A third of the global population today is under the age of 19, with 90 percent of these young people living in developing countries and 45 percent living on less than $2 a day. More than ever, young people need the tools to manage their financial lives and, especially, accumulate savings -- opening up economic opportunities and impacting their attitudes and behaviors over the course of their lives.
But what do we really know about the financial preferences of low-income youth, or how to encourage positive financial behavior? Several research and practitioner initiatives have been working on these questions and are now producing preliminary answers. Members of the YouthSave Consortium and other experts in youth financial services discussed both recent insights gleaned from the field, as well as future opportunities for encouraging youth savings at a recent event.
Editorial Intern Ashley Alman reports on the highlights below:
You probably brush your teeth every morning, a habit you started developing as soon as you were able to hold your own tooth brush. So, what if we applied the same logic to asset building – that as soon as you could grasp a handful of change, you started saving?
Members of the YouthSave Consortium and other youth finance experts gathered at New America yesterday to argue that this logic can – and should – be applied to today’s youth. In a series of presentations and panel discussions, the experts explained the successes early saving programs have had among low-income youth in developing countries, how such programs could benefit the greater public, and what needs to be done to encourage such behavior.
“Even low-income youth do have some money,” said Rani Deshpande, project director at Save the Children. “Most of it actually comes from their parents.” Kids at all income levels are granted regular allowances for everything from snacks to shoes, and though the under-the-mattress technique is private and accessible, Deshpande and members of YouthSave think these kids should be learning how to properly aggregate larger lump sums.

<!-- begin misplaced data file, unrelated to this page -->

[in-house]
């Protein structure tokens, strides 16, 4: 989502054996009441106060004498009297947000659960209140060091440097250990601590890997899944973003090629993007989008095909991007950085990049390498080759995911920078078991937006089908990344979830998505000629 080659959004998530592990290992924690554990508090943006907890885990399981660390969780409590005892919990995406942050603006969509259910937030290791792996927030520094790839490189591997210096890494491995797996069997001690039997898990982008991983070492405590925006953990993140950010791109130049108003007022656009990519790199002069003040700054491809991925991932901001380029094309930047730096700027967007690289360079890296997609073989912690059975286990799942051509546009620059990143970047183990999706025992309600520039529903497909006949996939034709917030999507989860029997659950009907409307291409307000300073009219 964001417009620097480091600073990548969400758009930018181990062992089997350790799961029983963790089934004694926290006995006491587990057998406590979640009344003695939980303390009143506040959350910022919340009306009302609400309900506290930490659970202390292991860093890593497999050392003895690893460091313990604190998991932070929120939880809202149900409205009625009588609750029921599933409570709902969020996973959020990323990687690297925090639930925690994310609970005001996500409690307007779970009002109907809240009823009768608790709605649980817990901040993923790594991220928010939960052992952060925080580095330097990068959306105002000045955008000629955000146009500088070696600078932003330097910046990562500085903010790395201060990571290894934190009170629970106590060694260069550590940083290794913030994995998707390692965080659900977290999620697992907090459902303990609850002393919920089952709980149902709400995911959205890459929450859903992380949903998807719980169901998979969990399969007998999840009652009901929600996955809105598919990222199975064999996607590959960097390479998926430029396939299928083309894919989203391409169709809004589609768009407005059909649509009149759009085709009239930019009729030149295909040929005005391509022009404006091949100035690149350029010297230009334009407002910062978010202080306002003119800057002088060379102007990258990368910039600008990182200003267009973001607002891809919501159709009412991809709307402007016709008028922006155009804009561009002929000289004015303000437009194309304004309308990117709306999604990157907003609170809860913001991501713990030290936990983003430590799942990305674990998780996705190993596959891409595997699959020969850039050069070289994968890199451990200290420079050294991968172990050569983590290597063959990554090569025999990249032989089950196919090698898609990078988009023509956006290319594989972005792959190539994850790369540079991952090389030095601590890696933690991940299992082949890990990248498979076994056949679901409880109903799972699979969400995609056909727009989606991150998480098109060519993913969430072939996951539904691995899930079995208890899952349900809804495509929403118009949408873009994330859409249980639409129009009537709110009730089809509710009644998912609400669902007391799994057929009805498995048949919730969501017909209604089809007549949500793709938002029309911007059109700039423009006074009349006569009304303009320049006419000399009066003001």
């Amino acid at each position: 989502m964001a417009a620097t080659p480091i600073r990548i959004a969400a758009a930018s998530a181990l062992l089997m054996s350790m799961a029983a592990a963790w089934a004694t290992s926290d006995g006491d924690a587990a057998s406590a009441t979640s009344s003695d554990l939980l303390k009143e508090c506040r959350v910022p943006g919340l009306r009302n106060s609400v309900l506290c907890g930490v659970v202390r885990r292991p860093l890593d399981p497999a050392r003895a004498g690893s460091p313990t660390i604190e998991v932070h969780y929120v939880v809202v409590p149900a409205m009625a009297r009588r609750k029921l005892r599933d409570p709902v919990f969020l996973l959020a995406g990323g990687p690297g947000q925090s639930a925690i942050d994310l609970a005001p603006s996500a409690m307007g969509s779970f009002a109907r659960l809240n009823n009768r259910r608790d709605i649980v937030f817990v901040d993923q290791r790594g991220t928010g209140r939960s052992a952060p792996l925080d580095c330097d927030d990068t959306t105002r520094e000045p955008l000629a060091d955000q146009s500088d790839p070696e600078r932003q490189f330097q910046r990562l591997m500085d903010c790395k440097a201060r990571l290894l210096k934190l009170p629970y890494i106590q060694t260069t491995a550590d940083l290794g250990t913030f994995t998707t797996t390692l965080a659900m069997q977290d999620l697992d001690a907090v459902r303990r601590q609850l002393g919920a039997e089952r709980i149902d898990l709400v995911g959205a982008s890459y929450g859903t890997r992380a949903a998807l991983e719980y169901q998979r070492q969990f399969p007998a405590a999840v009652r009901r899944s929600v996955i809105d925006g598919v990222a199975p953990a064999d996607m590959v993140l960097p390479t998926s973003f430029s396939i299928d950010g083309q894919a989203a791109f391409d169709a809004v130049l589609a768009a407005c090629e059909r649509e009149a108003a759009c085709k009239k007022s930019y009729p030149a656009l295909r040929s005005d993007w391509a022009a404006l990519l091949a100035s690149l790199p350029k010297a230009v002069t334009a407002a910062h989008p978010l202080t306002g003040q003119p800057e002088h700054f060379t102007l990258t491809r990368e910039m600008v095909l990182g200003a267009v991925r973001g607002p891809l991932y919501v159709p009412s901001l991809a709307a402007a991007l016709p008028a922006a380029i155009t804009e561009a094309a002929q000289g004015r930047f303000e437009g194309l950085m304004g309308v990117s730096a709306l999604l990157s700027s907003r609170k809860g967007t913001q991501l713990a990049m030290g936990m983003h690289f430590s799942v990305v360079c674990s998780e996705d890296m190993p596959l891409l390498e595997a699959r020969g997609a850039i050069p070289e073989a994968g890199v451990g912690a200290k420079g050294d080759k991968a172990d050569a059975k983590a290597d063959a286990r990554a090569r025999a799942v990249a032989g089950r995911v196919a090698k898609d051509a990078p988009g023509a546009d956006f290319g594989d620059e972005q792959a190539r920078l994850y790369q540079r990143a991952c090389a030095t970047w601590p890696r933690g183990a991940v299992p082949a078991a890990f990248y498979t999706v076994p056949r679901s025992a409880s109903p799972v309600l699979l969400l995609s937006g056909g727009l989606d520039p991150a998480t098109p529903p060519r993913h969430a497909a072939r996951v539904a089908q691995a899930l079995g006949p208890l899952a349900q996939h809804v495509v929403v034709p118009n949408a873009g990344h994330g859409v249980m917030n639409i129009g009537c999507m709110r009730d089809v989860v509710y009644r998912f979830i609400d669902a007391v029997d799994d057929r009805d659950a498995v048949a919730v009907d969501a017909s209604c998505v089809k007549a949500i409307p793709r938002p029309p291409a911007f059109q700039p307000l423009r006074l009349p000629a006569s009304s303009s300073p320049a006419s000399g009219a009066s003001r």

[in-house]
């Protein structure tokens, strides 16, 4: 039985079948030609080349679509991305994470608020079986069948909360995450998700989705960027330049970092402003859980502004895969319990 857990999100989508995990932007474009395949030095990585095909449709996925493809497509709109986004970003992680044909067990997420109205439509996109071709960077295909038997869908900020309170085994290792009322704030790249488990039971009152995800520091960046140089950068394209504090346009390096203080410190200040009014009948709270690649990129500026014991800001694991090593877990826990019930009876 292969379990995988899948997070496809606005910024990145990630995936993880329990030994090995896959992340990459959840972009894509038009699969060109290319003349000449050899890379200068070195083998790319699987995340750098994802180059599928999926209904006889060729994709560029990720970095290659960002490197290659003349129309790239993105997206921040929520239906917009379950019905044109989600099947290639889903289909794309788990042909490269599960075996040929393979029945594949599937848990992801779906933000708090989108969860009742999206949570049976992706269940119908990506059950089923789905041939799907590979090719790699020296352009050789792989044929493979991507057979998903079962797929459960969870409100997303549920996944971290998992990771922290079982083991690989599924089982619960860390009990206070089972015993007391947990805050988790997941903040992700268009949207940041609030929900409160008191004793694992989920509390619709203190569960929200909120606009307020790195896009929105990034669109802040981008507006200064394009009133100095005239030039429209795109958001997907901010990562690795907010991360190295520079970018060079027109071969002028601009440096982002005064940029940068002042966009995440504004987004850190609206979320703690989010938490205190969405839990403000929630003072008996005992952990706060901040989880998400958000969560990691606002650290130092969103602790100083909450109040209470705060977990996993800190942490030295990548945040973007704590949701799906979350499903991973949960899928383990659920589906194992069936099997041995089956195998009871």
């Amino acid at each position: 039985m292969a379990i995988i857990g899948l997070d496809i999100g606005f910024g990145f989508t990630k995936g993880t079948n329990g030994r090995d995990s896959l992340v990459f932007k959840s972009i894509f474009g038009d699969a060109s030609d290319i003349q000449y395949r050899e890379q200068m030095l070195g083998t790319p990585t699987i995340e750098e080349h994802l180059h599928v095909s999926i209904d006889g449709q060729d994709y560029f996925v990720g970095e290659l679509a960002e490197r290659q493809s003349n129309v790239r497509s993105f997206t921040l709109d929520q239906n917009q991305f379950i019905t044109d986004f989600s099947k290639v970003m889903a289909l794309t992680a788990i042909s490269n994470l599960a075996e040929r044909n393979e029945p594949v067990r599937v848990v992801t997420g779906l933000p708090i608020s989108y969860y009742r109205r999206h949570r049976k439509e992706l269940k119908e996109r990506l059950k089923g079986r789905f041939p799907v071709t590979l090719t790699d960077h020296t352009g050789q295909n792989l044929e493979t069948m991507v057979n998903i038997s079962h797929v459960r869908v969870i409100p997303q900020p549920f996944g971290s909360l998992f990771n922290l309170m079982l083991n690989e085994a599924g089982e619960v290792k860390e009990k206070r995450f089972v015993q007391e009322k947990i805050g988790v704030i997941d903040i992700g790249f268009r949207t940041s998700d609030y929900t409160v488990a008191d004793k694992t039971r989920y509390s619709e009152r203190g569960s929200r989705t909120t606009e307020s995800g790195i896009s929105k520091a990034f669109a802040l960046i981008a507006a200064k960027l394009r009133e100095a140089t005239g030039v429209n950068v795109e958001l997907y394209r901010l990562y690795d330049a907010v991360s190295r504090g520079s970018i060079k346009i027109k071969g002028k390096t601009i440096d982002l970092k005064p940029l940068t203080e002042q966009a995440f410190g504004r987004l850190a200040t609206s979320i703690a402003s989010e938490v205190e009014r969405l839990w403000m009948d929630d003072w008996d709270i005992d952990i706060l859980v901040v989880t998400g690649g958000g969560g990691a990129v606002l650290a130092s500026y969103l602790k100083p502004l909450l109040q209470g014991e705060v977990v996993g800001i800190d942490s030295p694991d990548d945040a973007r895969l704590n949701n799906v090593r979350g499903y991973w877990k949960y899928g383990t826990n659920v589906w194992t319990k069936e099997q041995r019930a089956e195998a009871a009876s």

The experts said that exposure to formal savings habits will broaden youths’ understanding of financial services, develop positive behavioral cognition, and help kids to acquire better access to education and healthcare in the future.
“Savings habits can convert what is otherwise a pretty taxing mental process into an automatic, easy action,” said Jamie Zimmerman, director of New America’s Global Assets Program. “To me, the promise of the power of asset effects… is enough to encourage decision makers to find ways to enable youth to lead productive lives.”
Saving can benefit kids outside of the fiscal realm, too. Katia Peterson of Population Services International explained how financial empowerment is important to youths’ health, specifically the population of young women that have turned to prostitution. “When these girls are financially empowered, that sugar daddy has a lot less sway.”
So what’s the next step? Alexia Latortue, Deputy CEO of CGAP, says we need to evaluate the social impact of youth savings, develop smart incentives to get kids saving, and understand the full set of interventions youth need.
“It’s not just about the money in the bank, it’s about the access and the ability to participate in that process,” said Lissa Johnson, administrative director at the Center for Social Development. “It’s the ability to be a part of the economic world and the market world.”
Supported by The MasterCard Foundation, YouthSave is a consortium initiative led by Save the Children in partnership with the Center for Social Development at Washington University in St. Louis, the New America Foundation, and CGAP.